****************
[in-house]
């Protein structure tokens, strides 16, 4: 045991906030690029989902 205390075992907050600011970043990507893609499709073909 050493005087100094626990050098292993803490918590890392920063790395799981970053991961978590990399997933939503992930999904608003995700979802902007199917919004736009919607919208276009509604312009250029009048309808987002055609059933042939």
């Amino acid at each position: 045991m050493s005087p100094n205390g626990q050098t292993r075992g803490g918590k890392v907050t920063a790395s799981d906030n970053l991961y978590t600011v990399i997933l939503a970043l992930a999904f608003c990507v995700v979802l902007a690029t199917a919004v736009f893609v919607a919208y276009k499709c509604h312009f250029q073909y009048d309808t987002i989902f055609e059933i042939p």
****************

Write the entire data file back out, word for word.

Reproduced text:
[in-house]
């Protein structure tokens, strides 16, 4: 045991906030690029989902 205390075992907050600011970043990507893609499709073909 050493005087100094626990050098292993803490918590890392920063790395799981970053991961978590990399997933939503992930999904608003995700979802902007199917919004736009919607919208276009509604312009250029009048309808987002055609059933042939």
């Amino acid at each position: 045991m050493s005087p100094n205390g626990q050098t292993r075992g803490g918590k890392v907050t920063a790395s799981d906030n970053l991961y978590t600011v990399i997933l939503a970043l992930a999904f608003c990507v995700v979802l902007a690029t199917a919004v736009f893609v919607a919208y276009k499709c509604h312009f250029q073909y009048d309808t987002i989902f055609e059933i042939p």